Case study 2: If two natural persons (A and B) each have a 30% share in A-GmbH and B-GmbH also has a 40% share, A and B are first identified as ultimate beneficial owners because they both exceed the threshold. In the second step, we examine who controls B-GmbH (within the meaning of section 290(2-4) German Commercial Code). For this purpose, the shareholders of B-GmbH must be identified. If B-GmbH has C (60%) and D (40%) as shareholders, C exercises a controlling influence over B-GmbH according to section 290(2) no. 1 German Commercial Code, since C holds the majority of the voting rights in B-GmbH. Thus, C indirectly controls A-GmbH, which is why B-GmbH’s 40% shareholding is attributed to it. In this situation, A and B must therefore be reported as the (direct) ultimate beneficial owners and C as the (indirect) ultimate beneficial owner of A-GmbH.

Variation: If C and D each hold B-GmbH on a parity basis, neither exercises a controlling influence over B-GmbH, and thus neither C nor D is to be regarded as an (indirect) ultimate beneficial owner of A-GmbH. Accordingly, only A and B are to be reported as ultimate beneficial owners of A‑GmbH.

III. Nature and extent of the beneficial interest

If the ultimate beneficial owner has now been identified at the various levels, certain information must be communicated pursuant to section 19(1) German Anti-Money Laundering Act, in particular the type and scope of the beneficial interest.

1. Specific percentage

According to the wording of the law, any natural person with more than 25% of the capital shares/voting rights is the ultimate beneficial owner. For each ultimate beneficial owner, the nature and extent of the beneficial interest must be disclosed. However, it is not clear from the wording of the law whether the specific percentage has to be stated or whether it is sufficient to simply state that the threshold of 25% is exceeded. If the latter were the case, the legal reporting requirements would be satisfied if the extent of the beneficial interest were merely stated as “> 25%”. On the other hand, the requirement to indicate a specific percentage currently results from the fact that it is not possible to submit a report to the transparency register without indicating a specific percentage. More information can be found in our article from 03.06.2022.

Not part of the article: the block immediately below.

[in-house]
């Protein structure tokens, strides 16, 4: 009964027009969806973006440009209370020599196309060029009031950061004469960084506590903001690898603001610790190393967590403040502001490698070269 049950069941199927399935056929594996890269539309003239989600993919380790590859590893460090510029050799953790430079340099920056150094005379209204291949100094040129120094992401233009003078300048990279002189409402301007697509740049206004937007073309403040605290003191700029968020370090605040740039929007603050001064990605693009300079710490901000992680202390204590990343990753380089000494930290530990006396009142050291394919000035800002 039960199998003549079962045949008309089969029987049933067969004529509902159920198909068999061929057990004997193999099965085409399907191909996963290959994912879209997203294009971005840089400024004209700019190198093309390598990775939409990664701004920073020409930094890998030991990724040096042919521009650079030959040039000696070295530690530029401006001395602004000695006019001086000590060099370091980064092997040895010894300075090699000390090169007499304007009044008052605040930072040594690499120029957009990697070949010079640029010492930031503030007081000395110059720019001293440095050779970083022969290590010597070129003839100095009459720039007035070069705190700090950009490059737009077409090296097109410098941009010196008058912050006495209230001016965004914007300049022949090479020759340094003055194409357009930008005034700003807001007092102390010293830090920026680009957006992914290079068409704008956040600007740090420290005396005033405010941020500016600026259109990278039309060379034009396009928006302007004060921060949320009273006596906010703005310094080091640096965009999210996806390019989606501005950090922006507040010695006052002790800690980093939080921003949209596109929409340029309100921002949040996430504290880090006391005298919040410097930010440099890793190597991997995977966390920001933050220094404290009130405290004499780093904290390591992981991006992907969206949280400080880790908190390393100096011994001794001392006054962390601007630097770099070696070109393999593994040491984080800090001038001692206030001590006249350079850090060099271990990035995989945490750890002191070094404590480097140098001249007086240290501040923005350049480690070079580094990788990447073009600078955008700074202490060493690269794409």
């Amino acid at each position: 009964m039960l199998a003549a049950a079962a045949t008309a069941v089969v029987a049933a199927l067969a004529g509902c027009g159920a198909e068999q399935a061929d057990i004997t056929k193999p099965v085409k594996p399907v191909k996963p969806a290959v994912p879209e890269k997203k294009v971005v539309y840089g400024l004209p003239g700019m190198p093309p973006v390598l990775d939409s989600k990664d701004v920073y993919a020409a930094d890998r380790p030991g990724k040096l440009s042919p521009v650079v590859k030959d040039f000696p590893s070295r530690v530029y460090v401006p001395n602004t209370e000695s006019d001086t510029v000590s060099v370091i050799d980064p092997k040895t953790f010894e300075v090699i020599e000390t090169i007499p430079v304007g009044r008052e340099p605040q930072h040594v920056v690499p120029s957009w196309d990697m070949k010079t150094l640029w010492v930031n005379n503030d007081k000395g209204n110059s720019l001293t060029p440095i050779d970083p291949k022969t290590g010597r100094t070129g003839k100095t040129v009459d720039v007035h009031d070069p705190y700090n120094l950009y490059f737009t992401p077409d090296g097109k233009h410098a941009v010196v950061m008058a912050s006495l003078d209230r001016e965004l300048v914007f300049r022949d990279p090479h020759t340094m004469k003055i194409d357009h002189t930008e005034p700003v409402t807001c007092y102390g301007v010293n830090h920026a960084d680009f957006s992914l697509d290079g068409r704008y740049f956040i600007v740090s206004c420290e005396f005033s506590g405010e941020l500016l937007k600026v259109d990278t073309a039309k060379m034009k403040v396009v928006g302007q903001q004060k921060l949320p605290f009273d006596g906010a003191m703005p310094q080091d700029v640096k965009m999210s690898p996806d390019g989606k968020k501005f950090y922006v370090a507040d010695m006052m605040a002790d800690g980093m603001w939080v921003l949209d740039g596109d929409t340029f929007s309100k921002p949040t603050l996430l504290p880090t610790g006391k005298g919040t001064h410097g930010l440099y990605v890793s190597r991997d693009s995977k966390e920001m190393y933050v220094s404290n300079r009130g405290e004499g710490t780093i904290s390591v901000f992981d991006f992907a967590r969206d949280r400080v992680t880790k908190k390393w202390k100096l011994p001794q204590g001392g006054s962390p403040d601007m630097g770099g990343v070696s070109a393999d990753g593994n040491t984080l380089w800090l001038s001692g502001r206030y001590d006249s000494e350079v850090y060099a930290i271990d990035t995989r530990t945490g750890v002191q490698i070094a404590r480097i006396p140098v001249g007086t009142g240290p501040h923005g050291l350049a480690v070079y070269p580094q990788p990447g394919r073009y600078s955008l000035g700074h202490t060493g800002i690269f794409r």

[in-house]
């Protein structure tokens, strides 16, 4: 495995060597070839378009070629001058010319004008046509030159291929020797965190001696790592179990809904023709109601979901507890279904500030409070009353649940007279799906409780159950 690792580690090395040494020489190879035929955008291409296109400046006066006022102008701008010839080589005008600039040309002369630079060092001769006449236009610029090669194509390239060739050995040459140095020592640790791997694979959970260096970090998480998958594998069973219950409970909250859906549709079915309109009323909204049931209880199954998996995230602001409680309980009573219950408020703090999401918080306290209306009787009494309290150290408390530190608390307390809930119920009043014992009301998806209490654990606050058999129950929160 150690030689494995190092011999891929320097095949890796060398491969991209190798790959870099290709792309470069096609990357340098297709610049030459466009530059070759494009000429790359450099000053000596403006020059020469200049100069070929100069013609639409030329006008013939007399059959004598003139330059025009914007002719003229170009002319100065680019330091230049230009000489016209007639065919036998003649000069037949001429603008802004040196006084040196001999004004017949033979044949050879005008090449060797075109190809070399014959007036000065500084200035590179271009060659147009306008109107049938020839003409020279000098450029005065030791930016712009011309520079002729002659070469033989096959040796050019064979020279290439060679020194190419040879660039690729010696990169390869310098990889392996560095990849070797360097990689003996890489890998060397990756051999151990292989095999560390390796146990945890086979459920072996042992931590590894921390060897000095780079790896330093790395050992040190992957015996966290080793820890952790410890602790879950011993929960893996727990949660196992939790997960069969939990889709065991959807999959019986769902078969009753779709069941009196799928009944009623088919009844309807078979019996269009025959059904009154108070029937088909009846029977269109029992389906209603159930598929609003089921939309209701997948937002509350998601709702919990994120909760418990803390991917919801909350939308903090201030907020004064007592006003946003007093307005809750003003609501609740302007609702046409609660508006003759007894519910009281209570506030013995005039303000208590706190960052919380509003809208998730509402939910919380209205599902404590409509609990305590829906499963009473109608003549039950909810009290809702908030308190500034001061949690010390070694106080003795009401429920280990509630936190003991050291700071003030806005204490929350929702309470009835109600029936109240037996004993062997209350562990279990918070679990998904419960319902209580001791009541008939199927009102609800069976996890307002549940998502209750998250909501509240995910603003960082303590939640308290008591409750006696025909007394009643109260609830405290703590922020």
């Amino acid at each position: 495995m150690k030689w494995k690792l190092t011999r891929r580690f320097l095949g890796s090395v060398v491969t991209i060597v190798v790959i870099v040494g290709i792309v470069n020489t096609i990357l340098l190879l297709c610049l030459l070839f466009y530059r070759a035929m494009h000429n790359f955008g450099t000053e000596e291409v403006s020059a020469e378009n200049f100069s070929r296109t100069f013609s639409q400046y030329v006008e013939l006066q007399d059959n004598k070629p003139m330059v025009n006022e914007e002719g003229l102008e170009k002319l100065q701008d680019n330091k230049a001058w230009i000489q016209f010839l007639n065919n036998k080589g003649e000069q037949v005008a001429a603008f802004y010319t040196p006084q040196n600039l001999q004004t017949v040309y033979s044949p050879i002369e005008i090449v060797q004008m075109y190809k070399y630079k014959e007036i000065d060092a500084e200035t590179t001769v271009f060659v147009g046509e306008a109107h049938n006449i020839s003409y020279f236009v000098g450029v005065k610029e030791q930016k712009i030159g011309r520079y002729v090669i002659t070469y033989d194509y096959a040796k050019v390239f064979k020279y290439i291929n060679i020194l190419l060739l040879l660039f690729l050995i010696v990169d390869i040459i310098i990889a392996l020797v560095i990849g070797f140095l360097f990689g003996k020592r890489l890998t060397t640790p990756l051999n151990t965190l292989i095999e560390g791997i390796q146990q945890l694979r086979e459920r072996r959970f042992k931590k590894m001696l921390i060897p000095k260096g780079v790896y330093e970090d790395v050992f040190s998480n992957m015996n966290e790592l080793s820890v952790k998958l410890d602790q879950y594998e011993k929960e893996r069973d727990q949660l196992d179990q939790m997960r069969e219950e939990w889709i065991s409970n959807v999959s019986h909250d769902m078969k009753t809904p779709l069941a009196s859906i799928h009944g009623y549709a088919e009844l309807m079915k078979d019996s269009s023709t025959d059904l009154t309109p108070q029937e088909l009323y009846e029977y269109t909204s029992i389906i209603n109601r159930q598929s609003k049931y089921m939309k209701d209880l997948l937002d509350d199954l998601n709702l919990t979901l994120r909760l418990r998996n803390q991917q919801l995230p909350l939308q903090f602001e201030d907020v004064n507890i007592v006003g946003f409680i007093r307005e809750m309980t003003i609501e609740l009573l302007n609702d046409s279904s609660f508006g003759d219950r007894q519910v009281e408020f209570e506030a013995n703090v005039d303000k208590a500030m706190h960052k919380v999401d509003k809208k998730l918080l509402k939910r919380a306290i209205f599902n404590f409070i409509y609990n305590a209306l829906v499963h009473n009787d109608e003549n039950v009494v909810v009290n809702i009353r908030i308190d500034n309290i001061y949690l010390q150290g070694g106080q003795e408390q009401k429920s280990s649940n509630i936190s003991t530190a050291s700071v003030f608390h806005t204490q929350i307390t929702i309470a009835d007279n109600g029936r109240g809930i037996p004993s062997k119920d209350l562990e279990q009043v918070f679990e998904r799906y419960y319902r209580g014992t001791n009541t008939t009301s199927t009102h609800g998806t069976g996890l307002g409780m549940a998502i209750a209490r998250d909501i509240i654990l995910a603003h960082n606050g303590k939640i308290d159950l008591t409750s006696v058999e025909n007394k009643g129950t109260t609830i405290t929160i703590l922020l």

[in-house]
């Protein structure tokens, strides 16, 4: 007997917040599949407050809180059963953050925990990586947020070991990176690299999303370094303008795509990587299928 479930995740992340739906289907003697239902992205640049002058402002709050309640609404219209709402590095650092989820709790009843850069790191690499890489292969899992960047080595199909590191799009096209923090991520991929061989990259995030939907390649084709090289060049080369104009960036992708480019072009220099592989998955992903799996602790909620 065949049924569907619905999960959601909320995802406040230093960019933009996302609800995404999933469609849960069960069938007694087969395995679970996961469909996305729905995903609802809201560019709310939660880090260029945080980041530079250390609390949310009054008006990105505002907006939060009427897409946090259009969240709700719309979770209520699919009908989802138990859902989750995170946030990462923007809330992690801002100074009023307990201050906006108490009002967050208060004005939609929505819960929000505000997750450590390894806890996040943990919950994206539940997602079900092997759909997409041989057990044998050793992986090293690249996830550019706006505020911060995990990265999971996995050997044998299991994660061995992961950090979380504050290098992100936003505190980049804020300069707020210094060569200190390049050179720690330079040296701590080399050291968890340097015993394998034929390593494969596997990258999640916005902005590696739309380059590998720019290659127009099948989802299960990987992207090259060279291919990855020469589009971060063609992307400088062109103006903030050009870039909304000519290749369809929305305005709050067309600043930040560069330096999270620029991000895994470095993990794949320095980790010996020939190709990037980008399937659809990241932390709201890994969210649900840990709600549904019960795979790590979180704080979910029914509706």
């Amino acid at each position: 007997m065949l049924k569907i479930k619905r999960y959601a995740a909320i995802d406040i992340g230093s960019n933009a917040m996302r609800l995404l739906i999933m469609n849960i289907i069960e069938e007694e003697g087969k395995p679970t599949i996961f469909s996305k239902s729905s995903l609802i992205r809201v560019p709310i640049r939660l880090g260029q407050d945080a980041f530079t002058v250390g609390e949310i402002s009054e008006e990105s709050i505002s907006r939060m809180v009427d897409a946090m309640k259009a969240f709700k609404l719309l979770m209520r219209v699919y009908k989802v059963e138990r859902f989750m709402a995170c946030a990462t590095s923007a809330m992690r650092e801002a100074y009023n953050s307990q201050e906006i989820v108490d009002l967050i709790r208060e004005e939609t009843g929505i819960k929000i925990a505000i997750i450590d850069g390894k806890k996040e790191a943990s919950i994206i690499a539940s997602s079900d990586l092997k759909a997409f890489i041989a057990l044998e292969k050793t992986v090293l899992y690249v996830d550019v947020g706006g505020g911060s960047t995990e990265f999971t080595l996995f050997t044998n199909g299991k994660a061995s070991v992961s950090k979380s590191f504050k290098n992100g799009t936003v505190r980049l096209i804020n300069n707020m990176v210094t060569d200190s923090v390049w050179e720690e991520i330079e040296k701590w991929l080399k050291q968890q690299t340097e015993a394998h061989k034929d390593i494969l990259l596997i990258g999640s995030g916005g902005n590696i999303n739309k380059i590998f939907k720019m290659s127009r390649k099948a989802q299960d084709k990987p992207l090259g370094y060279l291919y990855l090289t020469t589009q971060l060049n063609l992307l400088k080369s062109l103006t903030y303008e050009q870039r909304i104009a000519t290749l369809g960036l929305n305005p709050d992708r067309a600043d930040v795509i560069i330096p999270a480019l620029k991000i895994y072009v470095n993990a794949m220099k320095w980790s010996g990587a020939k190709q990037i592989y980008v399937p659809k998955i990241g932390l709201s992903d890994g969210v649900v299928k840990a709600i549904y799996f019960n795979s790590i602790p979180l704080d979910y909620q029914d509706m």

The interpretation becomes relevant whenever the shareholding of an ultimate beneficial owner changes without the ultimate beneficial owner’s position itself changing. If, in case study 1, A transfers 20% of its shareholding to B, so that both have a 50% shareholding in A-GmbH, according to the wording of the law no new report would have to be made to the transparency register, because nothing has changed in the position of A and B as ultimate beneficial owners (= more than 25%). From the point of view of the transparency register, however, a notification of change must be made because the (reported) shareholding amounts have changed.

2. Percentage for indirect control

In addition, indicating the beneficial interest in the case of indirect control causes difficulties, especially where the controlling shareholder does not hold 100% of the capital shares/voting shares. It should be noted that the existing percentage shareholdings are not multiplied, but that the amount of the shareholding in the controlled GmbH is directly attributed. This is because the controlling shareholder can control the full amount of the existing (sub-)participation.

If, as in case study 2, C holds 60% of B-GmbH, which in turn holds 40% of A-GmbH, C’s beneficial interest is not 24% (60% of 40%), but 40%. C is therefore the ultimate beneficial owner of 40% of A-GmbH.